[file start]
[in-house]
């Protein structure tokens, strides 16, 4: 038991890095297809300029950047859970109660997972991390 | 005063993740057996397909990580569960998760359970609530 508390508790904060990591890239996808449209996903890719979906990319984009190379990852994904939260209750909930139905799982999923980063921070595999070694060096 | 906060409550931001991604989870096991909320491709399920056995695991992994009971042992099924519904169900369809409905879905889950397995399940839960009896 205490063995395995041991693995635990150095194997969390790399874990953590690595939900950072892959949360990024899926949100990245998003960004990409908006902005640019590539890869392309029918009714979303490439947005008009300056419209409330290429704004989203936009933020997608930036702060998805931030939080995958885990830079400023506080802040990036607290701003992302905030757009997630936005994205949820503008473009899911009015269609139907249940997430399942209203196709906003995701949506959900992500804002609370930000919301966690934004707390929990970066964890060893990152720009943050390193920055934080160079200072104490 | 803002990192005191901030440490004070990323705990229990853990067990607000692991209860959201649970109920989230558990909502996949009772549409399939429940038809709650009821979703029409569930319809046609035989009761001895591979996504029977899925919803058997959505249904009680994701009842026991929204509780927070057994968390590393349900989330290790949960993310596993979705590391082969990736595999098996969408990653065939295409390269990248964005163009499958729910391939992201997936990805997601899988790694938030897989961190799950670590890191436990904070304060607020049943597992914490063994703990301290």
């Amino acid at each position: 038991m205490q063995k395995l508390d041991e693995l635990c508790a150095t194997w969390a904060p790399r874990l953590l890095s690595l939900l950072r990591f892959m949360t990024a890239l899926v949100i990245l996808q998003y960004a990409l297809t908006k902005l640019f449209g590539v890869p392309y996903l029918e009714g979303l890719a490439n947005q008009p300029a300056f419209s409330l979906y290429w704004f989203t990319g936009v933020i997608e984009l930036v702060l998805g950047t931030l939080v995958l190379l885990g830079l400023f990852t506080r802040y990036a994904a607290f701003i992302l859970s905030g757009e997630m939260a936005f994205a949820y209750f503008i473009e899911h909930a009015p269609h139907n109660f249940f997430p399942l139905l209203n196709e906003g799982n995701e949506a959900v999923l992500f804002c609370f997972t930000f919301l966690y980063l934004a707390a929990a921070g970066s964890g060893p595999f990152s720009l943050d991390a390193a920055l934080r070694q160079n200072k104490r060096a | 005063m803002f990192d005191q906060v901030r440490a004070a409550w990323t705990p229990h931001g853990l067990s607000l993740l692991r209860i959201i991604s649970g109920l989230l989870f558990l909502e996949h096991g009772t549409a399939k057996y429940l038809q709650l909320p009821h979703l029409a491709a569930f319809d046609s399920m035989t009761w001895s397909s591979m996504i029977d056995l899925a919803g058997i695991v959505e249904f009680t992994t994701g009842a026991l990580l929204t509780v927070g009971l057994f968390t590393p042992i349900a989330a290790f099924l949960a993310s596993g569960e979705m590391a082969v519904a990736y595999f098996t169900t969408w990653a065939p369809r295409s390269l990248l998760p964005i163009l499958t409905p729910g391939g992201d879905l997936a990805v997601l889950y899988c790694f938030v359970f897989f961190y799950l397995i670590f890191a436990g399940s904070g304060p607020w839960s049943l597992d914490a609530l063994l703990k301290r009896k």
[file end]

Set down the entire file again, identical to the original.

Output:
[in-house]
């Protein structure tokens, strides 16, 4: 038991890095297809300029950047859970109660997972991390 | 005063993740057996397909990580569960998760359970609530 508390508790904060990591890239996808449209996903890719979906990319984009190379990852994904939260209750909930139905799982999923980063921070595999070694060096 | 906060409550931001991604989870096991909320491709399920056995695991992994009971042992099924519904169900369809409905879905889950397995399940839960009896 205490063995395995041991693995635990150095194997969390790399874990953590690595939900950072892959949360990024899926949100990245998003960004990409908006902005640019590539890869392309029918009714979303490439947005008009300056419209409330290429704004989203936009933020997608930036702060998805931030939080995958885990830079400023506080802040990036607290701003992302905030757009997630936005994205949820503008473009899911009015269609139907249940997430399942209203196709906003995701949506959900992500804002609370930000919301966690934004707390929990970066964890060893990152720009943050390193920055934080160079200072104490 | 803002990192005191901030440490004070990323705990229990853990067990607000692991209860959201649970109920989230558990909502996949009772549409399939429940038809709650009821979703029409569930319809046609035989009761001895591979996504029977899925919803058997959505249904009680994701009842026991929204509780927070057994968390590393349900989330290790949960993310596993979705590391082969990736595999098996969408990653065939295409390269990248964005163009499958729910391939992201997936990805997601899988790694938030897989961190799950670590890191436990904070304060607020049943597992914490063994703990301290």
């Amino acid at each position: 038991m205490q063995k395995l508390d041991e693995l635990c508790a150095t194997w969390a904060p790399r874990l953590l890095s690595l939900l950072r990591f892959m949360t990024a890239l899926v949100i990245l996808q998003y960004a990409l297809t908006k902005l640019f449209g590539v890869p392309y996903l029918e009714g979303l890719a490439n947005q008009p300029a300056f419209s409330l979906y290429w704004f989203t990319g936009v933020i997608e984009l930036v702060l998805g950047t931030l939080v995958l190379l885990g830079l400023f990852t506080r802040y990036a994904a607290f701003i992302l859970s905030g757009e997630m939260a936005f994205a949820y209750f503008i473009e899911h909930a009015p269609h139907n109660f249940f997430p399942l139905l209203n196709e906003g799982n995701e949506a959900v999923l992500f804002c609370f997972t930000f919301l966690y980063l934004a707390a929990a921070g970066s964890g060893p595999f990152s720009l943050d991390a390193a920055l934080r070694q160079n200072k104490r060096a | 005063m803002f990192d005191q906060v901030r440490a004070a409550w990323t705990p229990h931001g853990l067990s607000l993740l692991r209860i959201i991604s649970g109920l989230l989870f558990l909502e996949h096991g009772t549409a399939k057996y429940l038809q709650l909320p009821h979703l029409a491709a569930f319809d046609s399920m035989t009761w001895s397909s591979m996504i029977d056995l899925a919803g058997i695991v959505e249904f009680t992994t994701g009842a026991l990580l929204t509780v927070g009971l057994f968390t590393p042992i349900a989330a290790f099924l949960a993310s596993g569960e979705m590391a082969v519904a990736y595999f098996t169900t969408w990653a065939p369809r295409s390269l990248l998760p964005i163009l499958t409905p729910g391939g992201d879905l997936a990805v997601l889950y899988c790694f938030v359970f897989f961190y799950l397995i670590f890191a436990g399940s904070g304060p607020w839960s049943l597992d914490a609530l063994l703990k301290r009896k």